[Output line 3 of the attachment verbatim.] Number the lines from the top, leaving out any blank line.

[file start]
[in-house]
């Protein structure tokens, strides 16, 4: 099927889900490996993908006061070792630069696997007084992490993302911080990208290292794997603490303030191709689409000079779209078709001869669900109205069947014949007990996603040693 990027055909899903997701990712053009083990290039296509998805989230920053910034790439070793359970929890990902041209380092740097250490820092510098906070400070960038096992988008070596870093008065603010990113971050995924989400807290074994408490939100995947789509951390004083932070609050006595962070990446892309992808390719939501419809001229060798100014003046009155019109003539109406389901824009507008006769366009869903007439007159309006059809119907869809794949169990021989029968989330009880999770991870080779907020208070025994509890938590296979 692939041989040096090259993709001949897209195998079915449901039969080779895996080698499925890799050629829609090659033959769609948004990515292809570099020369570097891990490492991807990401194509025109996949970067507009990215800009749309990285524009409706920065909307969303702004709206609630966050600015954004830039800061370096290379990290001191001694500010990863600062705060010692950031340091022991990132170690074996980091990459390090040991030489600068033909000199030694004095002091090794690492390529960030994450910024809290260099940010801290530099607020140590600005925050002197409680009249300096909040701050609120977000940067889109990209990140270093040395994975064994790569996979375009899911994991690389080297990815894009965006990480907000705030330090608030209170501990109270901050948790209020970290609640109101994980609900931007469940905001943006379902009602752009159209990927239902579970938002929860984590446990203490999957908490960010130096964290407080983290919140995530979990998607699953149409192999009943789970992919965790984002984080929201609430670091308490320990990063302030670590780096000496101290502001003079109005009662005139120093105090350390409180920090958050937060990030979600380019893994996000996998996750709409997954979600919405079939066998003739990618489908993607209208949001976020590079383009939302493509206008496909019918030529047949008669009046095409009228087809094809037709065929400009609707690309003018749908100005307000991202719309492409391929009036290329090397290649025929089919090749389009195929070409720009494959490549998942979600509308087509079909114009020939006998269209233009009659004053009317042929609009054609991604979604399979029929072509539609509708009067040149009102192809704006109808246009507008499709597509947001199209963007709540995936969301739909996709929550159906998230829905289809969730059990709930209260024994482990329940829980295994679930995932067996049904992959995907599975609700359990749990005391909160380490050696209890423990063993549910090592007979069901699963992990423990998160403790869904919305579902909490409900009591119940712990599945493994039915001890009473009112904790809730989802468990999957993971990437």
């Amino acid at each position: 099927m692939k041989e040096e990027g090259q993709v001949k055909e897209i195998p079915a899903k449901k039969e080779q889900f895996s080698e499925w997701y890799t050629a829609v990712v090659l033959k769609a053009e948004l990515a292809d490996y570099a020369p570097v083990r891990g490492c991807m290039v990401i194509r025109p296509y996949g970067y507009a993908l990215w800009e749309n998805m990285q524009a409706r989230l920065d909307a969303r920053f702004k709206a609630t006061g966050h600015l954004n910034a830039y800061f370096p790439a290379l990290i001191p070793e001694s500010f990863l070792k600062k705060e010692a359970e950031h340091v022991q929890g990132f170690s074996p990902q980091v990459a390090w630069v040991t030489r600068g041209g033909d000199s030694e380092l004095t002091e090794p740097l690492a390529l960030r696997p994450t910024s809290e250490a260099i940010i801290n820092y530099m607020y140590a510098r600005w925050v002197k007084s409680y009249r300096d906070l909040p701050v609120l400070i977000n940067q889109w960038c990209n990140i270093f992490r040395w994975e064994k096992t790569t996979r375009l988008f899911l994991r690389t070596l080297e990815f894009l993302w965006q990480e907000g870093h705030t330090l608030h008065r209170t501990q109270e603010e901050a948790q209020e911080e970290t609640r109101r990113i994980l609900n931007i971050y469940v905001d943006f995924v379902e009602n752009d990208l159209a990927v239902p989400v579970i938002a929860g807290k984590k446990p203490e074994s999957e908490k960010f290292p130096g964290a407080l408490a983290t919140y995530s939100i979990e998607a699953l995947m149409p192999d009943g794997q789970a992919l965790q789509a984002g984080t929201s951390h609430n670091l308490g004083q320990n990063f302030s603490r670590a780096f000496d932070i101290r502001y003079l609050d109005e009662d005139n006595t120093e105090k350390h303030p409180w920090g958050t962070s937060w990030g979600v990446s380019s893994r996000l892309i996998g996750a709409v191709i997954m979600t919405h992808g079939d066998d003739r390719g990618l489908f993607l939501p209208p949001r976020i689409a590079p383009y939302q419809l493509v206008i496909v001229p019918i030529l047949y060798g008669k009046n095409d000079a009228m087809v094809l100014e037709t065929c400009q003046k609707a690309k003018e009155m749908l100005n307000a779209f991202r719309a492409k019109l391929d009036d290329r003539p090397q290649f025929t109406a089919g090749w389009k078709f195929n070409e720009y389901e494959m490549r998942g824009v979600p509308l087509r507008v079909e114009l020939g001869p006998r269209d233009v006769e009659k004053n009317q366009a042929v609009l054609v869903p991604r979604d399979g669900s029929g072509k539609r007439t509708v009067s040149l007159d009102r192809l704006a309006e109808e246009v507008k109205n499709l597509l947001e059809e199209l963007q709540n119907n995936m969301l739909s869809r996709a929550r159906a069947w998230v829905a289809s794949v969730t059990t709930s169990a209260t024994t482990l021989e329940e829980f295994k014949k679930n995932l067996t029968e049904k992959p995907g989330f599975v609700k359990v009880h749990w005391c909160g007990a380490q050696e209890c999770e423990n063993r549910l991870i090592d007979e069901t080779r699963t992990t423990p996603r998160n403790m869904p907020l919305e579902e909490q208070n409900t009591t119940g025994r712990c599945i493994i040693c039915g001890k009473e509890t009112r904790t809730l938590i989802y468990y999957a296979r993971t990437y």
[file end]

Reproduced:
């Amino acid at each position: 099927m692939k041989e040096e990027g090259q993709v001949k055909e897209i195998p079915a899903k449901k039969e080779q889900f895996s080698e499925w997701y890799t050629a829609v990712v090659l033959k769609a053009e948004l990515a292809d490996y570099a020369p570097v083990r891990g490492c991807m290039v990401i194509r025109p296509y996949g970067y507009a993908l990215w800009e749309n998805m990285q524009a409706r989230l920065d909307a969303r920053f702004k709206a609630t006061g966050h600015l954004n910034a830039y800061f370096p790439a290379l990290i001191p070793e001694s500010f990863l070792k600062k705060e010692a359970e950031h340091v022991q929890g990132f170690s074996p990902q980091v990459a390090w630069v040991t030489r600068g041209g033909d000199s030694e380092l004095t002091e090794p740097l690492a390529l960030r696997p994450t910024s809290e250490a260099i940010i801290n820092y530099m607020y140590a510098r600005w925050v002197k007084s409680y009249r300096d906070l909040p701050v609120l400070i977000n940067q889109w960038c990209n990140i270093f992490r040395w994975e064994k096992t790569t996979r375009l988008f899911l994991r690389t070596l080297e990815f894009l993302w965006q990480e907000g870093h705030t330090l608030h008065r209170t501990q109270e603010e901050a948790q209020e911080e970290t609640r109101r990113i994980l609900n931007i971050y469940v905001d943006f995924v379902e009602n752009d990208l159209a990927v239902p989400v579970i938002a929860g807290k984590k446990p203490e074994s999957e908490k960010f290292p130096g964290a407080l408490a983290t919140y995530s939100i979990e998607a699953l995947m149409p192999d009943g794997q789970a992919l965790q789509a984002g984080t929201s951390h609430n670091l308490g004083q320990n990063f302030s603490r670590a780096f000496d932070i101290r502001y003079l609050d109005e009662d005139n006595t120093e105090k350390h303030p409180w920090g958050t962070s937060w990030g979600v990446s380019s893994r996000l892309i996998g996750a709409v191709i997954m979600t919405h992808g079939d066998d003739r390719g990618l489908f993607l939501p209208p949001r976020i689409a590079p383009y939302q419809l493509v206008i496909v001229p019918i030529l047949y060798g008669k009046n095409d000079a009228m087809v094809l100014e037709t065929c400009q003046k609707a690309k003018e009155m749908l100005n307000a779209f991202r719309a492409k019109l391929d009036d290329r003539p090397q290649f025929t109406a089919g090749w389009k078709f195929n070409e720009y389901e494959m490549r998942g824009v979600p509308l087509r507008v079909e114009l020939g001869p006998r269209d233009v006769e009659k004053n009317q366009a042929v609009l054609v869903p991604r979604d399979g669900s029929g072509k539609r007439t509708v009067s040149l007159d009102r192809l704006a309006e109808e246009v507008k109205n499709l597509l947001e059809e199209l963007q709540n119907n995936m969301l739909s869809r996709a929550r159906a069947w998230v829905a289809s794949v969730t059990t709930s169990a209260t024994t482990l021989e329940e829980f295994k014949k679930n995932l067996t029968e049904k992959p995907g989330f599975v609700k359990v009880h749990w005391c909160g007990a380490q050696e209890c999770e423990n063993r549910l991870i090592d007979e069901t080779r699963t992990t423990p996603r998160n403790m869904p907020l919305e579902e909490q208070n409900t009591t119940g025994r712990c599945i493994i040693c039915g001890k009473e509890t009112r904790t809730l938590i989802y468990y999957a296979r993971t990437y």